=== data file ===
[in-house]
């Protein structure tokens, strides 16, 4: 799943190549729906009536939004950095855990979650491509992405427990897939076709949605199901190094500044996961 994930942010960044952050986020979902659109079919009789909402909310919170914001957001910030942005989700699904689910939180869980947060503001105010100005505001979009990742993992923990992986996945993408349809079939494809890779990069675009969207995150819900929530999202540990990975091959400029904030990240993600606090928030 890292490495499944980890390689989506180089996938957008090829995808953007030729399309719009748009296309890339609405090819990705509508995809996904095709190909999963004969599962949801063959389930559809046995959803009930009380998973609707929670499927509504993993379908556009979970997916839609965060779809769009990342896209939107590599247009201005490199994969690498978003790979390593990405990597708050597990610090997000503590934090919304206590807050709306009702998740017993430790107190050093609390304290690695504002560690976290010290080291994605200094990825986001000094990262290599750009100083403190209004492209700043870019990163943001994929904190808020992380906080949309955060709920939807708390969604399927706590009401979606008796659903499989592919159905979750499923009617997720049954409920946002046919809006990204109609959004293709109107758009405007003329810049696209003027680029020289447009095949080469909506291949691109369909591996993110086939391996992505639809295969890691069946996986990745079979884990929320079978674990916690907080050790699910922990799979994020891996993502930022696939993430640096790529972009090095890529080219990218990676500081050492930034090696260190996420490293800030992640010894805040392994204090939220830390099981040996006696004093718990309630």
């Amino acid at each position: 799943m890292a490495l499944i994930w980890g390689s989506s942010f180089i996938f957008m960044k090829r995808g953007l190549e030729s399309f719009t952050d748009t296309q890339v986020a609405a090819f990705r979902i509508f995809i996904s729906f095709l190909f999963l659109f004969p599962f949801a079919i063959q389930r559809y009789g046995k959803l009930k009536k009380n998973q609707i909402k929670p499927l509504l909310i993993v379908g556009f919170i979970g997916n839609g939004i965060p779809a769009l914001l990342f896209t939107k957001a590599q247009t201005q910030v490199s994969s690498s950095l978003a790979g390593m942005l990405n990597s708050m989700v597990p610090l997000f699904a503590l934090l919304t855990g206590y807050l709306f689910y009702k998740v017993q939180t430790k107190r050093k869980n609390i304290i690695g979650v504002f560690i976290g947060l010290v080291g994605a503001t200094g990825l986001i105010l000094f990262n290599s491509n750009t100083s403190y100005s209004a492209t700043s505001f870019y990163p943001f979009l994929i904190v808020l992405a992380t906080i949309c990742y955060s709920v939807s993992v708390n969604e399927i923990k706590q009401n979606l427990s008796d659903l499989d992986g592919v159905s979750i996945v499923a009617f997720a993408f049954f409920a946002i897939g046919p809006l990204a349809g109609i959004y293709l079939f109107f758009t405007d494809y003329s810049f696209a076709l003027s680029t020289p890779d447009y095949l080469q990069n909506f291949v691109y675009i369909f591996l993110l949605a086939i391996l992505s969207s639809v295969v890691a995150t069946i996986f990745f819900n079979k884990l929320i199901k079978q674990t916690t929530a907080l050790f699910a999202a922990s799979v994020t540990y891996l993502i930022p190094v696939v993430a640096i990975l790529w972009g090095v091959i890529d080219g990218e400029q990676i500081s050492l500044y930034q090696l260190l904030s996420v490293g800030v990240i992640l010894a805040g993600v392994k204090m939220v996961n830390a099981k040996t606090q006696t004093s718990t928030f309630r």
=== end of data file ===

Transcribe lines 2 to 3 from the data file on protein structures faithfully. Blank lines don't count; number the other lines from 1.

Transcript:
């Protein structure tokens, strides 16, 4: 799943190549729906009536939004950095855990979650491509992405427990897939076709949605199901190094500044996961 994930942010960044952050986020979902659109079919009789909402909310919170914001957001910030942005989700699904689910939180869980947060503001105010100005505001979009990742993992923990992986996945993408349809079939494809890779990069675009969207995150819900929530999202540990990975091959400029904030990240993600606090928030 890292490495499944980890390689989506180089996938957008090829995808953007030729399309719009748009296309890339609405090819990705509508995809996904095709190909999963004969599962949801063959389930559809046995959803009930009380998973609707929670499927509504993993379908556009979970997916839609965060779809769009990342896209939107590599247009201005490199994969690498978003790979390593990405990597708050597990610090997000503590934090919304206590807050709306009702998740017993430790107190050093609390304290690695504002560690976290010290080291994605200094990825986001000094990262290599750009100083403190209004492209700043870019990163943001994929904190808020992380906080949309955060709920939807708390969604399927706590009401979606008796659903499989592919159905979750499923009617997720049954409920946002046919809006990204109609959004293709109107758009405007003329810049696209003027680029020289447009095949080469909506291949691109369909591996993110086939391996992505639809295969890691069946996986990745079979884990929320079978674990916690907080050790699910922990799979994020891996993502930022696939993430640096790529972009090095890529080219990218990676500081050492930034090696260190996420490293800030992640010894805040392994204090939220830390099981040996006696004093718990309630």
């Amino acid at each position: 799943m890292a490495l499944i994930w980890g390689s989506s942010f180089i996938f957008m960044k090829r995808g953007l190549e030729s399309f719009t952050d748009t296309q890339v986020a609405a090819f990705r979902i509508f995809i996904s729906f095709l190909f999963l659109f004969p599962f949801a079919i063959q389930r559809y009789g046995k959803l009930k009536k009380n998973q609707i909402k929670p499927l509504l909310i993993v379908g556009f919170i979970g997916n839609g939004i965060p779809a769009l914001l990342f896209t939107k957001a590599q247009t201005q910030v490199s994969s690498s950095l978003a790979g390593m942005l990405n990597s708050m989700v597990p610090l997000f699904a503590l934090l919304t855990g206590y807050l709306f689910y009702k998740v017993q939180t430790k107190r050093k869980n609390i304290i690695g979650v504002f560690i976290g947060l010290v080291g994605a503001t200094g990825l986001i105010l000094f990262n290599s491509n750009t100083s403190y100005s209004a492209t700043s505001f870019y990163p943001f979009l994929i904190v808020l992405a992380t906080i949309c990742y955060s709920v939807s993992v708390n969604e399927i923990k706590q009401n979606l427990s008796d659903l499989d992986g592919v159905s979750i996945v499923a009617f997720a993408f049954f409920a946002i897939g046919p809006l990204a349809g109609i959004y293709l079939f109107f758009t405007d494809y003329s810049f696209a076709l003027s680029t020289p890779d447009y095949l080469q990069n909506f291949v691109y675009i369909f591996l993110l949605a086939i391996l992505s969207s639809v295969v890691a995150t069946i996986f990745f819900n079979k884990l929320i199901k079978q674990t916690t929530a907080l050790f699910a999202a922990s799979v994020t540990y891996l993502i930022p190094v696939v993430a640096i990975l790529w972009g090095v091959i890529d080219g990218e400029q990676i500081s050492l500044y930034q090696l260190l904030s996420v490293g800030v990240i992640l010894a805040g993600v392994k204090m939220v996961n830390a099981k040996t606090q006696t004093s718990t928030f309630r």